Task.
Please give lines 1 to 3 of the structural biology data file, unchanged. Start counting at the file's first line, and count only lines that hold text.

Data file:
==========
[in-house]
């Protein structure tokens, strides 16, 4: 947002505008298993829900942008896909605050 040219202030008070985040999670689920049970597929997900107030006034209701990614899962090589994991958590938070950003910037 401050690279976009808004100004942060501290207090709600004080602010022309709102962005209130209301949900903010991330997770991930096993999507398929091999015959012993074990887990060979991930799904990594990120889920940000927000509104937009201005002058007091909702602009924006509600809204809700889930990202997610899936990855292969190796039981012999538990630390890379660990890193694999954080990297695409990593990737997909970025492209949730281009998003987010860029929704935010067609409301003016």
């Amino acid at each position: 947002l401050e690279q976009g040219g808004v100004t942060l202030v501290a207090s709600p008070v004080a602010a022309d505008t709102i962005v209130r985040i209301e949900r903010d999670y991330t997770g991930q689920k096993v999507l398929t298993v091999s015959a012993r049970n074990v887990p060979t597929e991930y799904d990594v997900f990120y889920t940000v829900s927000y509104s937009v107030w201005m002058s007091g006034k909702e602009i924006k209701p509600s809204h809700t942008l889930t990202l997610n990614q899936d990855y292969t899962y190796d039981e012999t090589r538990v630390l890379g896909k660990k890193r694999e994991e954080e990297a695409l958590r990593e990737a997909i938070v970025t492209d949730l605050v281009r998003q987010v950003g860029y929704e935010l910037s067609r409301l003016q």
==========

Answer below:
[in-house]
């Protein structure tokens, strides 16, 4: 947002505008298993829900942008896909605050 040219202030008070985040999670689920049970597929997900107030006034209701990614899962090589994991958590938070950003910037 401050690279976009808004100004942060501290207090709600004080602010022309709102962005209130209301949900903010991330997770991930096993999507398929091999015959012993074990887990060979991930799904990594990120889920940000927000509104937009201005002058007091909702602009924006509600809204809700889930990202997610899936990855292969190796039981012999538990630390890379660990890193694999954080990297695409990593990737997909970025492209949730281009998003987010860029929704935010067609409301003016």
């Amino acid at each position: 947002l401050e690279q976009g040219g808004v100004t942060l202030v501290a207090s709600p008070v004080a602010a022309d505008t709102i962005v209130r985040i209301e949900r903010d999670y991330t997770g991930q689920k096993v999507l398929t298993v091999s015959a012993r049970n074990v887990p060979t597929e991930y799904d990594v997900f990120y889920t940000v829900s927000y509104s937009v107030w201005m002058s007091g006034k909702e602009i924006k209701p509600s809204h809700t942008l889930t990202l997610n990614q899936d990855y292969t899962y190796d039981e012999t090589r538990v630390l890379g896909k660990k890193r694999e994991e954080e990297a695409l958590r990593e990737a997909i938070v970025t492209d949730l605050v281009r998003q987010v950003g860029y929704e935010l910037s067609r409301l003016q």